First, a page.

William P. (Gotch) Hardeman, Texas Ranger, soldier, and public servant, was born on November 4, 1816, in Williamson County, Tennessee. His father, Thomas Jones Hardeman, was an officer in the War of 1812 and a prominent Texas political figure. Mary (Polk) Hardeman, his mother, was an aunt of James K. Polk. Hardeman attended the University of Nashville and in the fall of 1835 moved to Matagorda County, Texas, with his father and a large group of Hardeman family members.
Immediately after his arrival in Texas he joined the resistance movement against Mexico. He participated in the battle of Gonzales on October 2, 1835. Shortly afterward he assisted his uncle, Bailey Hardeman, and others in bringing a cannon from Dimmitt's Landing to San Antonio for use against Mexican forces under Gen. Martín Perfecto de Cos. Hardeman and his brother Thomas Monroe Hardeman accompanied a small relief column to the Alamo, but the garrison had fallen to Mexican forces shortly before their arrival. The Hardemans abandoned their exhausted horses and after a narrow escape on foot suffered severe hunger. Gotch was then sent by his uncle Bailey on an errand to summon militia. An illness resulting from exposure on this assignment probably kept him from action in the decisive battle of San Jacinto. He subsequently served for a number of years in the Texas Rangers. He accompanied Erastus (Deaf) Smith for four months of ranger duty on the frontier in 1837 and fought in Col. John Henry Moore's ranger force against the Comanches at Wallace's Creek on February 22, 1839. Three months later he participated in the Córdova campaign in East Texas, an aftermath of the Córdova Rebellion.
Hardeman fought the Comanches in the battle of Plum Creek on August 11, 1840. In February 1842 he engaged in harassment of invading Mexican forces led by Gen. Rafael Vásquez. Nine months later he joined the Somervell expedition against Mexico. After the annexation of Texas by the United States, Hardeman served as a member of Benjamin McCulloch's Guadalupe valley rangers in Gen. Zachary Taylor's army. He engaged in the exploration of the Linares, China, and Cerralvo-San Juan River routes to the Mexican stronghold of Monterrey and scouted ahead of Taylor's main invading force. Hardeman's last Mexican War engagements were in the scouting expedition to Encarnación and the ensuing battle of Buena Vista. Subsequently he went to his Guadalupe County plantation, where he farmed with as many as thirty-one slaves.
Fifteen years later he returned to military life. After voting for secession in 1861 as a member of the Secession Convention, he raised a force from Guadalupe and Caldwell counties, forming the 800-man Company A of Col. Spruce M. Baird's Fourth Texas Cavalry Regiment, part of Henry H. Sibley's New Mexico Brigade. He fought and was twice wounded at Valverde, where he participated in the successful charge against Alexander McRae's battery of artillery (the Valverde Battery), after which he was promoted to regimental major. In April 1862 Hardeman commanded the successful defense of the Confederate supply depot at Albuquerque against Col. Edward R. S. Canby's much larger force and was credited with saving the artillery. After the defeat of Sibley's column, Hardeman was reassigned to the Gulf theater of war. He participated in Gen. Richard Taylor's Red River campaign, which turned back the numerically superior army of Union general Nathaniel P. Banks, and eventually rose to the command of the Fourth Texas Cavalry. After successful campaigns at Yellow Bayou and Franklin, Hardeman was promoted to brigadier general.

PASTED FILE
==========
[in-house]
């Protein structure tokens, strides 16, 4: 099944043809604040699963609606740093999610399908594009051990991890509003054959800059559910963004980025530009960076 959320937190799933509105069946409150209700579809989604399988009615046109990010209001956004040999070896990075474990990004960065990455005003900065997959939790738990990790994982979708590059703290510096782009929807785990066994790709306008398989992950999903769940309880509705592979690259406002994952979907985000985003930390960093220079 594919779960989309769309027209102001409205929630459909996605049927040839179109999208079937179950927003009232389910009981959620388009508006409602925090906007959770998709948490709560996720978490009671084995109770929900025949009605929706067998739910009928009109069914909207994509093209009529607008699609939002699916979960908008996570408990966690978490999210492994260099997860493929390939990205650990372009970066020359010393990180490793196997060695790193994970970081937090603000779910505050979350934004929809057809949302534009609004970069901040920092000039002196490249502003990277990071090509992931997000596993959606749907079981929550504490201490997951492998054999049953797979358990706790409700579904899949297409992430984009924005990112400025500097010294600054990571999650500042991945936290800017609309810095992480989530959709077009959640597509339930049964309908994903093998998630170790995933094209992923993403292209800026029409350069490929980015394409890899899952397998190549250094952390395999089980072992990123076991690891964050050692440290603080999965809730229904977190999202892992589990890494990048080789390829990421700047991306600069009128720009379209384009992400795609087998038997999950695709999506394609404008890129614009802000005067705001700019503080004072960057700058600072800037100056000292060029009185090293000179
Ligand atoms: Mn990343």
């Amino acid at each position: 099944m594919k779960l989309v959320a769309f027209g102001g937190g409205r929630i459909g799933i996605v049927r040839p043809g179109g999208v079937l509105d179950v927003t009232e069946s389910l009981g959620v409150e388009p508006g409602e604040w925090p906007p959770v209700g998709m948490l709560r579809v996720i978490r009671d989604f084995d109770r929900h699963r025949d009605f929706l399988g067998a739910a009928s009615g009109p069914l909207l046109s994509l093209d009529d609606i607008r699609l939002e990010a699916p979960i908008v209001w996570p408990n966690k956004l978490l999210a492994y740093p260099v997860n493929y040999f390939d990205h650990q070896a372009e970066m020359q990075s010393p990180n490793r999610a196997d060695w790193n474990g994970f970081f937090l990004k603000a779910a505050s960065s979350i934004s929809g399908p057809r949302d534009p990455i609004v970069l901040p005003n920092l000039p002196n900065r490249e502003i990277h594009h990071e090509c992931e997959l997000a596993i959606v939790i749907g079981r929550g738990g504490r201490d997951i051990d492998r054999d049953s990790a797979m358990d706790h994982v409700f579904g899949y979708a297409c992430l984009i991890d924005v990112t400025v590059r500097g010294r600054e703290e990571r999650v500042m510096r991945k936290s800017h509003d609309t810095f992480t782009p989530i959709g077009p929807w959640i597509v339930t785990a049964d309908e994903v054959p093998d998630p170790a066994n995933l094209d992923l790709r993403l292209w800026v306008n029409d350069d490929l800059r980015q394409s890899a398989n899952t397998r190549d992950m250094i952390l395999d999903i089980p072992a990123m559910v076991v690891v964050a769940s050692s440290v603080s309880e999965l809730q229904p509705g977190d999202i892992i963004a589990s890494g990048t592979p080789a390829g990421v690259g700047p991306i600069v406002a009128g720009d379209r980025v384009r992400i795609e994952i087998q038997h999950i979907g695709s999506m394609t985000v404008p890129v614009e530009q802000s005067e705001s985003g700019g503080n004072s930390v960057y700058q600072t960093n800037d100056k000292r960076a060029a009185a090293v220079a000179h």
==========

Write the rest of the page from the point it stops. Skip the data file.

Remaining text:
After the surrender of Gen. Robert E. Lee at Appomattox, Hardeman, like his cousin Peter Hardeman and thousands of other Confederates, became an exile. He joined a company of fifteen high-ranking officers, eluded Gen. Philip H. Sheridan, and escaped to Mexico. There he served briefly as a battalion commander in Maximilian's army and became a settlement agent for a Confederate colony near Guadalajara. In 1866 he returned to Texas, where he served as inspector of railroads, superintendent of public buildings and grounds, and superintendent of the Texas Confederate Home in Austin. He also helped avert bloodshed in the Coke-Davis controversy of 1873–74 and was one of the founders of the Agricultural and Mechanical College of Texas (now Texas A&M University). Hardeman was twice married, first to his uncle Bailey's widow Rebecca, and after her death to Sarah Hamilton. He had two children by the first marriage and five by the second. He died of Bright's disease on April 8, 1898, and was buried at the State Cemetery in Austin.